Freddy Adu on the right side. Centrally, I’d pair Amobi Okugo with Carroll. I
like having the flexibility of bringing a creative player like Roger Torres off
the bench, particularly if you are down a goal and need to get level.

What Brian Carroll is to the Union, Adam Moffat is to the
Dynamo. However, one key difference, as Zach
Woolsey pointed out in our Q&A with Dynamo Theory
, is that Moffat is a
threat to have a go from 35+ yards out.  In
addition to Moffat and Davis, the Dynamo midfield will likely be rounded out by
Danny Cruz and Luiz Camargo.

Road Form v. Away
Form

Both teams were incredibly good at home. Houston posted a
10-3-4 record at Robertson Stadium. The Union went 7-1-9 at PPL Park. Neither
team was particularly impressive away from home. Houston was just 2-6-9 on the
road. The Union were slightly better, picking up three more road points, going
4-7-6 away from PPL.

However, with the aggregate goal format it’s (naturally) all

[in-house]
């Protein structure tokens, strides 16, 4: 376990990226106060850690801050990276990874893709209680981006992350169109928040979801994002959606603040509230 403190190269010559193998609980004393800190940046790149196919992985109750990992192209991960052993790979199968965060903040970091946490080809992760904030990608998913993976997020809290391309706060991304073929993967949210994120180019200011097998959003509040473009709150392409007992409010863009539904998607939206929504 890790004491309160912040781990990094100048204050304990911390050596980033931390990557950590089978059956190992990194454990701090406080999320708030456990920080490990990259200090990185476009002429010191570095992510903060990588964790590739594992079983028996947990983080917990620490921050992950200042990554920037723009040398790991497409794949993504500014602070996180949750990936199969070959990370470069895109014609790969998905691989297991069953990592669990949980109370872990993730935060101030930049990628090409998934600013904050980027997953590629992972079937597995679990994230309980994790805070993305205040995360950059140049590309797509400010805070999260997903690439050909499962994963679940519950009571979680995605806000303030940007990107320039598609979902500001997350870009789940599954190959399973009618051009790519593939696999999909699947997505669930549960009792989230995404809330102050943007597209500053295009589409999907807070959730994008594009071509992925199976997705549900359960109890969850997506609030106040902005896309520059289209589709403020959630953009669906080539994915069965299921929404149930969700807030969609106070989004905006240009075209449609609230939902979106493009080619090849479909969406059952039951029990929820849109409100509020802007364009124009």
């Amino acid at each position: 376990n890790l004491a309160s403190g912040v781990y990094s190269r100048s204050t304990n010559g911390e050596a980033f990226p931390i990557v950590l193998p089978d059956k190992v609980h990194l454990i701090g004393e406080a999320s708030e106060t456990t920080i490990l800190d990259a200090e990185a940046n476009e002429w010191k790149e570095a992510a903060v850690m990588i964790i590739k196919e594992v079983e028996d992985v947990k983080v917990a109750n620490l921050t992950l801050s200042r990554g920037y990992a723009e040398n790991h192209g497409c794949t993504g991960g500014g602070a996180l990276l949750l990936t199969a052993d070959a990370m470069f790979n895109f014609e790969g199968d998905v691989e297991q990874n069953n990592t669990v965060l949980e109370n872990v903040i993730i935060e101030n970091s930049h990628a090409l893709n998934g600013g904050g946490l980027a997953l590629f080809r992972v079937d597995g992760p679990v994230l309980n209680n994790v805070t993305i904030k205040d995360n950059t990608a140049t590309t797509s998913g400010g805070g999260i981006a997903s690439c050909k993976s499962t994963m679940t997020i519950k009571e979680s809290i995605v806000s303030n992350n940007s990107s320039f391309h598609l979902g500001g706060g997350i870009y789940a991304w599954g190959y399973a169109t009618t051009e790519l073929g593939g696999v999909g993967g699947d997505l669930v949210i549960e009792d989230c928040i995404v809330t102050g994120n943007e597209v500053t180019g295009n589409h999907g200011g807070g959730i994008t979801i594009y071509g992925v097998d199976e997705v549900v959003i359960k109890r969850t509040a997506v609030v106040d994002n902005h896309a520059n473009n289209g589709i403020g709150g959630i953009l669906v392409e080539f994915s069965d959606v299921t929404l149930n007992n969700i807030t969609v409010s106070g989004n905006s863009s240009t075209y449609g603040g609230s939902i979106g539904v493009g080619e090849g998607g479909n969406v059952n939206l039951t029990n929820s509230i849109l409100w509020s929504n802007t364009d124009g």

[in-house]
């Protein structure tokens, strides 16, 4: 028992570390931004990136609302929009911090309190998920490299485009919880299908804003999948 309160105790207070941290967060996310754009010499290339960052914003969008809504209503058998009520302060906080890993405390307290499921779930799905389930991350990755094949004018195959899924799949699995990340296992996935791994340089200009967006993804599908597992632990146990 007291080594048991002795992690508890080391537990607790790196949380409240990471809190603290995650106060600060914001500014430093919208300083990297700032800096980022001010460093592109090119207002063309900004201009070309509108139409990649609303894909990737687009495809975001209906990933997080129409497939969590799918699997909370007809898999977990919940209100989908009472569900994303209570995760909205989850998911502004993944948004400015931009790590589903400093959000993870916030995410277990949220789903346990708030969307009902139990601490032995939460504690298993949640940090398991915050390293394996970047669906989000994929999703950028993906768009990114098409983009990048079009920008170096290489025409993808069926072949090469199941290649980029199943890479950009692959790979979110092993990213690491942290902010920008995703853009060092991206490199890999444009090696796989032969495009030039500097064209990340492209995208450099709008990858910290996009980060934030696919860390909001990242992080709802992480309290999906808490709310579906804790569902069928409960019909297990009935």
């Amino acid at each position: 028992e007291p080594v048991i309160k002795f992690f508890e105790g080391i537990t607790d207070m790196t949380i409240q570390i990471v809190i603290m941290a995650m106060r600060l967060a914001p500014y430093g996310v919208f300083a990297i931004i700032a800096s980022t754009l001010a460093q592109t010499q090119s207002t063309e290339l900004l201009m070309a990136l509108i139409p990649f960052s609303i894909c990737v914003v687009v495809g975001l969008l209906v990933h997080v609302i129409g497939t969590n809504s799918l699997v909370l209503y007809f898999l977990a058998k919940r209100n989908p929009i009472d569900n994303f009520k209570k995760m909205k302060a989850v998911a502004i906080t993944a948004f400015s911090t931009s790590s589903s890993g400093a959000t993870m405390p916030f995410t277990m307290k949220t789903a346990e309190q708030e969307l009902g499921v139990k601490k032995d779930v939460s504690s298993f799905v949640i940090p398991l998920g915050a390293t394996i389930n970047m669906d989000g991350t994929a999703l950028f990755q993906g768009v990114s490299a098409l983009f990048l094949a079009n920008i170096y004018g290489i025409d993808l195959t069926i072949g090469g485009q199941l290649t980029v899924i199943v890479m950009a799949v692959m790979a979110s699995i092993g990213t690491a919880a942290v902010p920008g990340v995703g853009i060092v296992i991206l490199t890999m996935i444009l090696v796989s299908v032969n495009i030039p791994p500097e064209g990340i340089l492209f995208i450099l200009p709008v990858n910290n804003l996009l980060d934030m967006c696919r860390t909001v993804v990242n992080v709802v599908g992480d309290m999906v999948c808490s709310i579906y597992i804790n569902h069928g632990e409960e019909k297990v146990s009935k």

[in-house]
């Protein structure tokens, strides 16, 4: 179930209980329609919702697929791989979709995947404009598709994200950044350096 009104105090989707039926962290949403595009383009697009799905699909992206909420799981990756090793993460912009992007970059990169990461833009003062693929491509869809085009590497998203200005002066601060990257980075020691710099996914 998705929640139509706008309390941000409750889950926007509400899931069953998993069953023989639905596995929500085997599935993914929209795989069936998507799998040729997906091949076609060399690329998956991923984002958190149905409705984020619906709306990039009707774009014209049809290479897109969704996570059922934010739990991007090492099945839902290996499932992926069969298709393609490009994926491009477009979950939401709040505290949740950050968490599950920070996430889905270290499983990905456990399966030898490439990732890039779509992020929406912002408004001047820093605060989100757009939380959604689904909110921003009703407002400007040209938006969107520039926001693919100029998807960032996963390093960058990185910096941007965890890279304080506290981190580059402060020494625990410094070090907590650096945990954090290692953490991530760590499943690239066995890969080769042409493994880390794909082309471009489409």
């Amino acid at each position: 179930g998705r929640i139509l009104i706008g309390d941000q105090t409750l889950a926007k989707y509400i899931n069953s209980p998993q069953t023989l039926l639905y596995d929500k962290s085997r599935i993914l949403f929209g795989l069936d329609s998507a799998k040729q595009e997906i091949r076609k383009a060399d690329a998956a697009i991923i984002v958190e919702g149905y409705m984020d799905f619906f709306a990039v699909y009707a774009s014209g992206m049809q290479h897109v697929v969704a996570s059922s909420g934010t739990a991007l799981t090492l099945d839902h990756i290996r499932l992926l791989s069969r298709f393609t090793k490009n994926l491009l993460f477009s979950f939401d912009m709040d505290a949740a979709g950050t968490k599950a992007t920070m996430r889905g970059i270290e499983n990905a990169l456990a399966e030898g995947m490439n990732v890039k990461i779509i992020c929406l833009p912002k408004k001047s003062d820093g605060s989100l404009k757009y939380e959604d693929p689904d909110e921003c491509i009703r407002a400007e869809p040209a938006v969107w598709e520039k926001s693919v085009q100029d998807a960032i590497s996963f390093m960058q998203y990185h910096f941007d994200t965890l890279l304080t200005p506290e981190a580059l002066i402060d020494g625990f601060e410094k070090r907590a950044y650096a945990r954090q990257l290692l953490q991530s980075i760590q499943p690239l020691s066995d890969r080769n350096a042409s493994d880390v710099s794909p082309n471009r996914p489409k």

about goals scored. The away goals rule is not used in the MLS playoff.
However, considering the goal scoring success these two teams have had at home
(Kerith
Gabriel points
out that Houston has scored 32 of its 45 goals at home,
while the Union has scored 24 of its 44 goals at home) a road goal could be the
difference in the aggregate score line.

Game One Outlook

The first leg of this tie (soccer term for two-game series)
is massive for the Union. They’ll make things much easier on themselves if they
head to Houston up a goal. In an aggregate goal format like this the Union
cannot afford to let chances go begging. Simply put, they need to finish.

You know what you are going to get out of Sebastien Le Toux.
He’s going to run all day. He’s going to put himself in position to score.
Houston is going to focus the bulk of its defensive efforts on shutting down Le
Toux, who either scored or assisted on 20 of the Union’s 44 goals. Will the